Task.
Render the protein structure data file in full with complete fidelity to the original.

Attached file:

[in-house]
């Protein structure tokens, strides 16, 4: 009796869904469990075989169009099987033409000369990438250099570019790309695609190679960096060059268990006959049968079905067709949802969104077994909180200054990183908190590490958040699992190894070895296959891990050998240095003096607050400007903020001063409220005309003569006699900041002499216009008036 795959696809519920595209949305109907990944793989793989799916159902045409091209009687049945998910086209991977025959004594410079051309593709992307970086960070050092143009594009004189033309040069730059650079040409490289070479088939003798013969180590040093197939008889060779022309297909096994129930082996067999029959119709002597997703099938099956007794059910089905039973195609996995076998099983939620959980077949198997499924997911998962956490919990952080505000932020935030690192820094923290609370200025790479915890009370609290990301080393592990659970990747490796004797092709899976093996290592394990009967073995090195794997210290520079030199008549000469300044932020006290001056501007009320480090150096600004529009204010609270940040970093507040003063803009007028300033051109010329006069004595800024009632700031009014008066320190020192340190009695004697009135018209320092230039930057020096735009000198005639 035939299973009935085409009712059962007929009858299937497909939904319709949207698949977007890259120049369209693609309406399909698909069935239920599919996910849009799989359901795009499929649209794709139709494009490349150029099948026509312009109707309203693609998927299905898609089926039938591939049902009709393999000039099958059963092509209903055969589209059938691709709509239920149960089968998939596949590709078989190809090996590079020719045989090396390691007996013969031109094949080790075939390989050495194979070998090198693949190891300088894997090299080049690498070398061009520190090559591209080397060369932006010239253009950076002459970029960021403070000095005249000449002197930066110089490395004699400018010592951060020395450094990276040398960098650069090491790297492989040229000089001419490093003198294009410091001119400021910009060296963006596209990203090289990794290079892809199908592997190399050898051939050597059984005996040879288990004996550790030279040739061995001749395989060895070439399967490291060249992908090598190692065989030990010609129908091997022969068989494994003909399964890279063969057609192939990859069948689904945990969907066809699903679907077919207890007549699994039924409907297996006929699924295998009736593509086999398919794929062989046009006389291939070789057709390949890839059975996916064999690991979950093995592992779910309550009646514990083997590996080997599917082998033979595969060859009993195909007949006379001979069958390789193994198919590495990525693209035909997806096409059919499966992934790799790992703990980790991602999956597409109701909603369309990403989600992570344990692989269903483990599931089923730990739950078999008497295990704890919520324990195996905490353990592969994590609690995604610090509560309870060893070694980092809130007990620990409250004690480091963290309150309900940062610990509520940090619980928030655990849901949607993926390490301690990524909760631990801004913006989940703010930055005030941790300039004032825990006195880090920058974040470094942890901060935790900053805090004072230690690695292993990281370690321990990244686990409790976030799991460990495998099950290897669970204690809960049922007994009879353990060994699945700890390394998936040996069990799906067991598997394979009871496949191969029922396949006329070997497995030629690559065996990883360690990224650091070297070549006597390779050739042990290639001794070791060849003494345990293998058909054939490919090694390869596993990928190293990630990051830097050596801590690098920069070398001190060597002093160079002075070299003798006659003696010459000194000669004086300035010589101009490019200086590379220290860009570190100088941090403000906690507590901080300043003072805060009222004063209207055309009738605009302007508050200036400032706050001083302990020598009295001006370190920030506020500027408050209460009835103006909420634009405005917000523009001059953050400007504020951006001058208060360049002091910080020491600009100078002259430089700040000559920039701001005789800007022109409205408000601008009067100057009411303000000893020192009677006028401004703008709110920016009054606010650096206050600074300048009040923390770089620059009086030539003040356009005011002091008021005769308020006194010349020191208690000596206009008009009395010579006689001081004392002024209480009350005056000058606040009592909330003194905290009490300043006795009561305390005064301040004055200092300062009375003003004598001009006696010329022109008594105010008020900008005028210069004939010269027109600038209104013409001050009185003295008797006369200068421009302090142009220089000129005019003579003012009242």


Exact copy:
[in-house]
């Protein structure tokens, strides 16, 4: 009796869904469990075989169009099987033409000369990438250099570019790309695609190679960096060059268990006959049968079905067709949802969104077994909180200054990183908190590490958040699992190894070895296959891990050998240095003096607050400007903020001063409220005309003569006699900041002499216009008036 795959696809519920595209949305109907990944793989793989799916159902045409091209009687049945998910086209991977025959004594410079051309593709992307970086960070050092143009594009004189033309040069730059650079040409490289070479088939003798013969180590040093197939008889060779022309297909096994129930082996067999029959119709002597997703099938099956007794059910089905039973195609996995076998099983939620959980077949198997499924997911998962956490919990952080505000932020935030690192820094923290609370200025790479915890009370609290990301080393592990659970990747490796004797092709899976093996290592394990009967073995090195794997210290520079030199008549000469300044932020006290001056501007009320480090150096600004529009204010609270940040970093507040003063803009007028300033051109010329006069004595800024009632700031009014008066320190020192340190009695004697009135018209320092230039930057020096735009000198005639 035939299973009935085409009712059962007929009858299937497909939904319709949207698949977007890259120049369209693609309406399909698909069935239920599919996910849009799989359901795009499929649209794709139709494009490349150029099948026509312009109707309203693609998927299905898609089926039938591939049902009709393999000039099958059963092509209903055969589209059938691709709509239920149960089968998939596949590709078989190809090996590079020719045989090396390691007996013969031109094949080790075939390989050495194979070998090198693949190891300088894997090299080049690498070398061009520190090559591209080397060369932006010239253009950076002459970029960021403070000095005249000449002197930066110089490395004699400018010592951060020395450094990276040398960098650069090491790297492989040229000089001419490093003198294009410091001119400021910009060296963006596209990203090289990794290079892809199908592997190399050898051939050597059984005996040879288990004996550790030279040739061995001749395989060895070439399967490291060249992908090598190692065989030990010609129908091997022969068989494994003909399964890279063969057609192939990859069948689904945990969907066809699903679907077919207890007549699994039924409907297996006929699924295998009736593509086999398919794929062989046009006389291939070789057709390949890839059975996916064999690991979950093995592992779910309550009646514990083997590996080997599917082998033979595969060859009993195909007949006379001979069958390789193994198919590495990525693209035909997806096409059919499966992934790799790992703990980790991602999956597409109701909603369309990403989600992570344990692989269903483990599931089923730990739950078999008497295990704890919520324990195996905490353990592969994590609690995604610090509560309870060893070694980092809130007990620990409250004690480091963290309150309900940062610990509520940090619980928030655990849901949607993926390490301690990524909760631990801004913006989940703010930055005030941790300039004032825990006195880090920058974040470094942890901060935790900053805090004072230690690695292993990281370690321990990244686990409790976030799991460990495998099950290897669970204690809960049922007994009879353990060994699945700890390394998936040996069990799906067991598997394979009871496949191969029922396949006329070997497995030629690559065996990883360690990224650091070297070549006597390779050739042990290639001794070791060849003494345990293998058909054939490919090694390869596993990928190293990630990051830097050596801590690098920069070398001190060597002093160079002075070299003798006659003696010459000194000669004086300035010589101009490019200086590379220290860009570190100088941090403000906690507590901080300043003072805060009222004063209207055309009738605009302007508050200036400032706050001083302990020598009295001006370190920030506020500027408050209460009835103006909420634009405005917000523009001059953050400007504020951006001058208060360049002091910080020491600009100078002259430089700040000559920039701001005789800007022109409205408000601008009067100057009411303000000893020192009677006028401004703008709110920016009054606010650096206050600074300048009040923390770089620059009086030539003040356009005011002091008021005769308020006194010349020191208690000596206009008009009395010579006689001081004392002024209480009350005056000058606040009592909330003194905290009490300043006795009561305390005064301040004055200092300062009375003003004598001009006696010329022109008594105010008020900008005028210069004939010269027109600038209104013409001050009185003295008797006369200068421009302090142009220089000129005019003579003012009242």